National men's judo team coach Kosei Inoue said he is staying the course in the battle against the coronavirus pandemic and subsequent postponement of the Tokyo Games, while also keeping tabs on his Olympic representatives.
"It's a tough, frustrating time for everyone, I'm putting up with it all," Inoue told Kyodo News in a recent phone interview. "We are recalculating the schedule and cramming as much as we can into it."
Inoue said since athletes cannot use a dojo for training while Japan is in a state of emergency due to the coronavirus, he has asked his judoka to practice at home. The All Japan Judo Federation suspended practice in late February as infections began to spike across the nation.
The AJJF is dealing with its own crisis after nearly half of the administrative staff at its headquarters in Tokyo's Bunkyo Ward became infected with the virus.
As a result, talks have been suspended on whether or not athletes who have already qualified will retain their right to represent Japan at the Tokyo Olympics due to the one-year delay.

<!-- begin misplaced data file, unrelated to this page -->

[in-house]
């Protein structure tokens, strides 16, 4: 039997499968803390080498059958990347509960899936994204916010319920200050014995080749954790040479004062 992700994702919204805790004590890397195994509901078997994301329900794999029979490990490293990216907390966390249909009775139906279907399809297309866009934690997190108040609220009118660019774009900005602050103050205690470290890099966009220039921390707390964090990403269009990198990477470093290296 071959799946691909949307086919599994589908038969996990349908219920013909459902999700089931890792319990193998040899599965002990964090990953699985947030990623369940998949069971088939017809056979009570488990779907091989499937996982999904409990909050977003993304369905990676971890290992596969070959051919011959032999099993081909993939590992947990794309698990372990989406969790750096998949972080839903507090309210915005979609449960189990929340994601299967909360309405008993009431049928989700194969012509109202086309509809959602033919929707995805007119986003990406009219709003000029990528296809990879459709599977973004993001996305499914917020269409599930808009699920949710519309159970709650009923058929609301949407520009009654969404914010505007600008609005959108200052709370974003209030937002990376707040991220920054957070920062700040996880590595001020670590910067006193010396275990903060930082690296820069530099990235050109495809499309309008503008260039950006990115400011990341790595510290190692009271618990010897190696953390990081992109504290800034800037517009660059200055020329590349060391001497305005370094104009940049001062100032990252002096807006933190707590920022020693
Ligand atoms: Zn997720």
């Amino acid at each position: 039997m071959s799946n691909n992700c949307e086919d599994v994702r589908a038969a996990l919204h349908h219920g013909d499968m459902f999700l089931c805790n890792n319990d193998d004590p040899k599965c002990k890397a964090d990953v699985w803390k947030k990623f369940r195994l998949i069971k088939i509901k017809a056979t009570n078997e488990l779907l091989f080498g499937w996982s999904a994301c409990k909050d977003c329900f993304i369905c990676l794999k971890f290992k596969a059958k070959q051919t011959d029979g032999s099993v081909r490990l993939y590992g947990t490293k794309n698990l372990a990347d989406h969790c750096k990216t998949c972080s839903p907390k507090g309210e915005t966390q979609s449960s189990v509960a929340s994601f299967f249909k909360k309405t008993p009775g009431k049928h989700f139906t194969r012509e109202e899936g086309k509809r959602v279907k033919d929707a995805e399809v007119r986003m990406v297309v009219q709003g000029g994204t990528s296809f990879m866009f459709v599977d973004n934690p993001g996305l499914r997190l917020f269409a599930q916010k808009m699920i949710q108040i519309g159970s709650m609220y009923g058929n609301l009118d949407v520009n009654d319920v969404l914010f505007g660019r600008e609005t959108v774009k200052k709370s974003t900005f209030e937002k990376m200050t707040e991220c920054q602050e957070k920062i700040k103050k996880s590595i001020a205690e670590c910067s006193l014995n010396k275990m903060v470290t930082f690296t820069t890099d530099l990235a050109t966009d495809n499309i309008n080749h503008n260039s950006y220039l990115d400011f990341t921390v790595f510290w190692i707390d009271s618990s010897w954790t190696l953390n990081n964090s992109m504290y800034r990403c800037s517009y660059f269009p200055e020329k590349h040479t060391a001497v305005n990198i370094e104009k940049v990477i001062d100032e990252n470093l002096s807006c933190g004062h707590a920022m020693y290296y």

"I hope the people in the federation's administrative office recover quickly," Inoue said. "I'd like to get to the stage where we can hold a meeting."
Inoue revealed he is "keeping in close contact" with the six men who have been selected so far for Japan's Olympic team. He said he also has plans to provide them with videos of home training methods and lectures by those outside the judo world.
"You can thoroughly refine your tactics through video research," Inoue said. "I want them to broaden their horizons and make good use of this time so they can become strong athletes."
Inoue said for his part he is staying at home unless he has to visit Tokai University, where he also works as a professor. The 41-year-old said he has become an expert at preparing his children's bento lunch boxes.
For children across the country who are unable to take part in matches or training, Inoue offered some words of encouragement, saying, "This experience will be a great force for the future. I want you to challenge yourself to never be pessimistic and really think about what you can do right now."
Of the seven Olympic weight classes, the Japanese men's 66-kg representative has yet to be decided. Sources close to the matter said the federation is planning to discuss unresolved issues during an online conference on May 15.
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